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Neuropharmacology

Cross-section of mouse dorsal root ganglia (DRG) with neurones innervating the distal colon labelled using the retrograde tracer Fast Blue (blue) and co-stained by fluorescence immunohistochemistry against TrkC (green) and NECAB2 (red) (Dr. J. Hockley, Smith lab)
The pharmacology of the nervous system, or neuropharmacology, is a core feature of the research carried out in the Department. Neuropharmacology is an exciting field, not only because there are very few effective treatments for neurological disorders, but also because the actions of these drugs are poorly understood. Neuropharmacology is therefore a very active field of research with major public health implications.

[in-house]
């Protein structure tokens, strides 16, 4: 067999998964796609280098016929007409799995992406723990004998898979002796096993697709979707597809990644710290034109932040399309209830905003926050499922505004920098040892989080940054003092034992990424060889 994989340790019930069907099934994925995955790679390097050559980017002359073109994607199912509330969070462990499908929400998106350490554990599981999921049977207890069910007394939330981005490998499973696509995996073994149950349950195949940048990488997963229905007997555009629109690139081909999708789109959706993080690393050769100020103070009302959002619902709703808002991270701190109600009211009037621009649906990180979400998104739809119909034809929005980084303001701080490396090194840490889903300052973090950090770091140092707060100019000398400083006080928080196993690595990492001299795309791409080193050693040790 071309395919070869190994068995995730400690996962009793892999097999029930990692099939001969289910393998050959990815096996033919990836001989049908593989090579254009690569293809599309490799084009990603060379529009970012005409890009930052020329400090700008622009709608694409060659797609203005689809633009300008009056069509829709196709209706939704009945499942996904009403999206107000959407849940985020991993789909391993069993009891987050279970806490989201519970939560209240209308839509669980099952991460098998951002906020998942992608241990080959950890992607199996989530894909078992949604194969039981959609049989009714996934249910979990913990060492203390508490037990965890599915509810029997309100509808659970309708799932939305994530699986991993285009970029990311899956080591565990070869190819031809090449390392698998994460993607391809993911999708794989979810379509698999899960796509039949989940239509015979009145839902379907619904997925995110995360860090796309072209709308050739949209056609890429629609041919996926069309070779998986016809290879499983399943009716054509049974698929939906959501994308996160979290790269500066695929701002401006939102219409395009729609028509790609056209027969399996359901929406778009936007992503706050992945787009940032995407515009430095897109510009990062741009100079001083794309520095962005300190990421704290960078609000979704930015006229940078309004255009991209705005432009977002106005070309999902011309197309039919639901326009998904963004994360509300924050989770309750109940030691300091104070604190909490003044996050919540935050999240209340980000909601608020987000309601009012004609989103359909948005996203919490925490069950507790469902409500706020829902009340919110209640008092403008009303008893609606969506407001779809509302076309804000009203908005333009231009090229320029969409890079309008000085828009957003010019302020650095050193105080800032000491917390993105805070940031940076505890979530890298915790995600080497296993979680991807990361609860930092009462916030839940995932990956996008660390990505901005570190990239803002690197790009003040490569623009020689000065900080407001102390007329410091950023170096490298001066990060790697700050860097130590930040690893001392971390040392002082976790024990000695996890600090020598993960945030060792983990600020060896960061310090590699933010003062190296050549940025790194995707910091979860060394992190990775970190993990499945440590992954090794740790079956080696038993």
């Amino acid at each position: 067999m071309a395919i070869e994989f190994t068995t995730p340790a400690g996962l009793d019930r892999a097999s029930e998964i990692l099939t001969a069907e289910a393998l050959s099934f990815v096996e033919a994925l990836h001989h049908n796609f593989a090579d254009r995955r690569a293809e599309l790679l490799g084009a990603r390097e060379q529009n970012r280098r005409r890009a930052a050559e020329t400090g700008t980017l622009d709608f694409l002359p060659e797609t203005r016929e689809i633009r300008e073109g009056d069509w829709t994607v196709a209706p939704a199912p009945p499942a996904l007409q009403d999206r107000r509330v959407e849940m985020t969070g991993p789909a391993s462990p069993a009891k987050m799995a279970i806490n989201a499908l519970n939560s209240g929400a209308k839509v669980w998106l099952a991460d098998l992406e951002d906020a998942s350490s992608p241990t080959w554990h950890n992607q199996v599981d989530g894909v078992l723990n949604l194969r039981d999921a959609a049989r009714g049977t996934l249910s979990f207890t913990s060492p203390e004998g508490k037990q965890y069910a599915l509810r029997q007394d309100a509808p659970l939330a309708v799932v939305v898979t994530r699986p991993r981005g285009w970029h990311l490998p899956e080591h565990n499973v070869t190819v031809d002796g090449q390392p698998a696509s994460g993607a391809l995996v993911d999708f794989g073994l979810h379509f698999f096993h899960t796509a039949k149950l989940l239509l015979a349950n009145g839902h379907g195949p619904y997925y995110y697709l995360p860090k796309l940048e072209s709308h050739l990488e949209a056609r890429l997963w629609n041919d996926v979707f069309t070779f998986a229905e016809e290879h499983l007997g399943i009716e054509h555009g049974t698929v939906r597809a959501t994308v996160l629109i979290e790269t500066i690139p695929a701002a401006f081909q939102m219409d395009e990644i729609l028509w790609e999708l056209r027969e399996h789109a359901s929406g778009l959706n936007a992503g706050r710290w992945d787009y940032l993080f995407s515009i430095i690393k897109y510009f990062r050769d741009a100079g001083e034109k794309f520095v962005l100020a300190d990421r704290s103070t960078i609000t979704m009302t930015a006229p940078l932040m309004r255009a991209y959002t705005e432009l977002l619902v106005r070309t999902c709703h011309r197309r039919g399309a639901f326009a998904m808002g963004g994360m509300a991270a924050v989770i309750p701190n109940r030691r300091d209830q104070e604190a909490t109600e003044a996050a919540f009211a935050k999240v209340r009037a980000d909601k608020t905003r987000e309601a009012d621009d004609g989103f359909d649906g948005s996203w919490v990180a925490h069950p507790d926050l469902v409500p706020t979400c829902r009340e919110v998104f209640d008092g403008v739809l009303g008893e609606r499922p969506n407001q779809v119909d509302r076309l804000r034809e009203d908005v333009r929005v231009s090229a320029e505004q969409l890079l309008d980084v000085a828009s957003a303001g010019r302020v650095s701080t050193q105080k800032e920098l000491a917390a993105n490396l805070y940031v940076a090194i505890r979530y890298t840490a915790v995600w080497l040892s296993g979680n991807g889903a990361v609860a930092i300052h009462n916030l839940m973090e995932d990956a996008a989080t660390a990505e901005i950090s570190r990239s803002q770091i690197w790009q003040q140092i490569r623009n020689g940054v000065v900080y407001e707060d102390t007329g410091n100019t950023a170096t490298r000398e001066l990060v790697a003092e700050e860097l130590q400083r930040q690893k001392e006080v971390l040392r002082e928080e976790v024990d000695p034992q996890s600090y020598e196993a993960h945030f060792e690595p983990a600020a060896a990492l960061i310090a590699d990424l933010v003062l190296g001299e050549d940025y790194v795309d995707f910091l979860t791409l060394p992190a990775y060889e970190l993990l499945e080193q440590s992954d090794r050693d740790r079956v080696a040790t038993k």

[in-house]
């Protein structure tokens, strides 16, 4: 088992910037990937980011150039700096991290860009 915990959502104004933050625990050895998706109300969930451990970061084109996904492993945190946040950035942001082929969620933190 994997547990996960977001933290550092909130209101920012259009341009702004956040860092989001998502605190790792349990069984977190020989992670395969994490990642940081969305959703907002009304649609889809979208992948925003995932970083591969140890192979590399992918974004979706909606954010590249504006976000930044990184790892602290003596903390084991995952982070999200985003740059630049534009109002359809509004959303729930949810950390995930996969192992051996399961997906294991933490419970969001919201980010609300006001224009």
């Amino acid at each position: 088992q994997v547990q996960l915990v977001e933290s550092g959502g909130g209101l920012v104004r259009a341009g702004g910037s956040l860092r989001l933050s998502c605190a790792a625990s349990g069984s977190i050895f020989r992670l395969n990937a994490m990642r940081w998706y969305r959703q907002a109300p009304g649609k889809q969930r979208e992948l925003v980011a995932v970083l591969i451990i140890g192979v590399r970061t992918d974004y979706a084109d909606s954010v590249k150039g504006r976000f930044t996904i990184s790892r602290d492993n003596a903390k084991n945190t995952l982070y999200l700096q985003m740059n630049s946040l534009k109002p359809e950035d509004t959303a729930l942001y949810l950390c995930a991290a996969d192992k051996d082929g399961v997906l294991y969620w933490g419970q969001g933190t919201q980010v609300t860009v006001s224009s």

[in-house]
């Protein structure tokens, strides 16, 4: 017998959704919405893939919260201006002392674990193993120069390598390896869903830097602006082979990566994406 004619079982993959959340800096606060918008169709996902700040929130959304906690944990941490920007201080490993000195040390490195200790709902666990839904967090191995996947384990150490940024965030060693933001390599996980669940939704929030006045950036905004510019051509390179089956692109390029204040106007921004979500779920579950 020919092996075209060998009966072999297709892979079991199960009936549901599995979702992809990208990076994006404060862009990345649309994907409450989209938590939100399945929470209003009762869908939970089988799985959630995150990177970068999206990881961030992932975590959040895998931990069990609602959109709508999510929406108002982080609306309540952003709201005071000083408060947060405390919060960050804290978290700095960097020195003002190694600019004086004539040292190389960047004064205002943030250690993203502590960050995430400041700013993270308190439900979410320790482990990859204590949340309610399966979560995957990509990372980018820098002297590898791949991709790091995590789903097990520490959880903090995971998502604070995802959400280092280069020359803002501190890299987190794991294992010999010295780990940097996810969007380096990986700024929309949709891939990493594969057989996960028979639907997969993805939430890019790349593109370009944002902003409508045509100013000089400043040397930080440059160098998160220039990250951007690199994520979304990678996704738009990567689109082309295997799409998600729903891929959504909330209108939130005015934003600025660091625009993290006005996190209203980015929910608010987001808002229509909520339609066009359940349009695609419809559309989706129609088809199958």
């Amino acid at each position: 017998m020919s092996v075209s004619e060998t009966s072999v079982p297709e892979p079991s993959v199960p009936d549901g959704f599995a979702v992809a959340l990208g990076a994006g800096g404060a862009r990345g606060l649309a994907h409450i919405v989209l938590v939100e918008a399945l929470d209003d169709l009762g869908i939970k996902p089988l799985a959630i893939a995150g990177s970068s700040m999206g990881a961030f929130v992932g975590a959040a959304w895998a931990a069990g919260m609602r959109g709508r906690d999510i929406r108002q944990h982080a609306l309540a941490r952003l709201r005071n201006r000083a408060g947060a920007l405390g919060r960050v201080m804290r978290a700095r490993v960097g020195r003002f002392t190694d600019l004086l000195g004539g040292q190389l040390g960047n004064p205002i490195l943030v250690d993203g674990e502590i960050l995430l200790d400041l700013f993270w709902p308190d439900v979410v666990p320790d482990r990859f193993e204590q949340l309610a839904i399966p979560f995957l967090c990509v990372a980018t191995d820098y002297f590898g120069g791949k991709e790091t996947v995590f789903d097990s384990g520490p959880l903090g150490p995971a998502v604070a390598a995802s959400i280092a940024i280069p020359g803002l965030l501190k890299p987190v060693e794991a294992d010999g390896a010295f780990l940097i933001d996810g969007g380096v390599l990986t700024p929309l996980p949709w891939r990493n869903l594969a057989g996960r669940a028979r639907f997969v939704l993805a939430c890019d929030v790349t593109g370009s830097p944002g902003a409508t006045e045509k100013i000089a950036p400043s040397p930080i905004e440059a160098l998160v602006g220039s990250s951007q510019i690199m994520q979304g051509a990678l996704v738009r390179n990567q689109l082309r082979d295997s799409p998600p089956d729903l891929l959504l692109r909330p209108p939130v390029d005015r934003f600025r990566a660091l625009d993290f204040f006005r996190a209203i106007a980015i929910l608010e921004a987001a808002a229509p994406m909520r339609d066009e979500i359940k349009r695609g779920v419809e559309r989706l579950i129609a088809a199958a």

The research carried out by the groups of Ewan Smith and Andrew Thompson aims to address this challenge, with methods ranging from the measurement of simple drug-receptor interactions through to the using behavioural models of pain.

Ewan Smith's group tackles questions regarding the molecular bases of sensory transduction with a focus on the neurobiological substrates pain, as well as using the naked mole-rat as a model organism for studying hypoxia resistance. Andrew Thompson performs fragment-based drug discovery on expressed receptors and characterises the function, pharmacology and physiology of both established and newly identified ligands using a range of approaches.

This research uses state of the art techniques including: retrograde tracing, patch-clamp, TEVC and extracellular electrophysiology, molecular biology, fluorescence-based imaging, and animal behavioural models.


Academics specializing in this area